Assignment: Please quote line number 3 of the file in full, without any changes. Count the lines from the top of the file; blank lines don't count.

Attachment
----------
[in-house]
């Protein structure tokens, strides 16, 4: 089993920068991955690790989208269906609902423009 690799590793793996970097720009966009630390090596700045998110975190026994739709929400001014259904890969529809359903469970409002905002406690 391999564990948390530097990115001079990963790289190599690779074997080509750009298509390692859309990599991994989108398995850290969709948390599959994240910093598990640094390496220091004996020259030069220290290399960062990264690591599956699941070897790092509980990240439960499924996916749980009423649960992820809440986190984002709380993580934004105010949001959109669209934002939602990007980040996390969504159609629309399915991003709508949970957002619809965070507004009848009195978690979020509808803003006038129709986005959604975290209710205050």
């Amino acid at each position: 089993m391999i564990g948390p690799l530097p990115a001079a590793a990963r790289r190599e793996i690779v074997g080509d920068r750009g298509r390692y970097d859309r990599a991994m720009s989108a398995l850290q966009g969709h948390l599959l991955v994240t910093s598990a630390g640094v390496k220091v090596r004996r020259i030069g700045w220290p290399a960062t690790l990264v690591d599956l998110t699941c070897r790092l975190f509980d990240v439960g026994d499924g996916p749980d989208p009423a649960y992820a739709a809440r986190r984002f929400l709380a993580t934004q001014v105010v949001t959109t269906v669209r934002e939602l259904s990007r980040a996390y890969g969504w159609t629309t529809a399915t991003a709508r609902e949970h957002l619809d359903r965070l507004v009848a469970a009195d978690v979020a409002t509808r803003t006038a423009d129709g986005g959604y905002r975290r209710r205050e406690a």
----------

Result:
């Amino acid at each position: 089993m391999i564990g948390p690799l530097p990115a001079a590793a990963r790289r190599e793996i690779v074997g080509d920068r750009g298509r390692y970097d859309r990599a991994m720009s989108a398995l850290q966009g969709h948390l599959l991955v994240t910093s598990a630390g640094v390496k220091v090596r004996r020259i030069g700045w220290p290399a960062t690790l990264v690591d599956l998110t699941c070897r790092l975190f509980d990240v439960g026994d499924g996916p749980d989208p009423a649960y992820a739709a809440r986190r984002f929400l709380a993580t934004q001014v105010v949001t959109t269906v669209r934002e939602l259904s990007r980040a996390y890969g969504w159609t629309t529809a399915t991003a709508r609902e949970h957002l619809d359903r965070l507004v009848a469970a009195d978690v979020a409002t509808r803003t006038a423009d129709g986005g959604y905002r975290r209710r205050e406690a």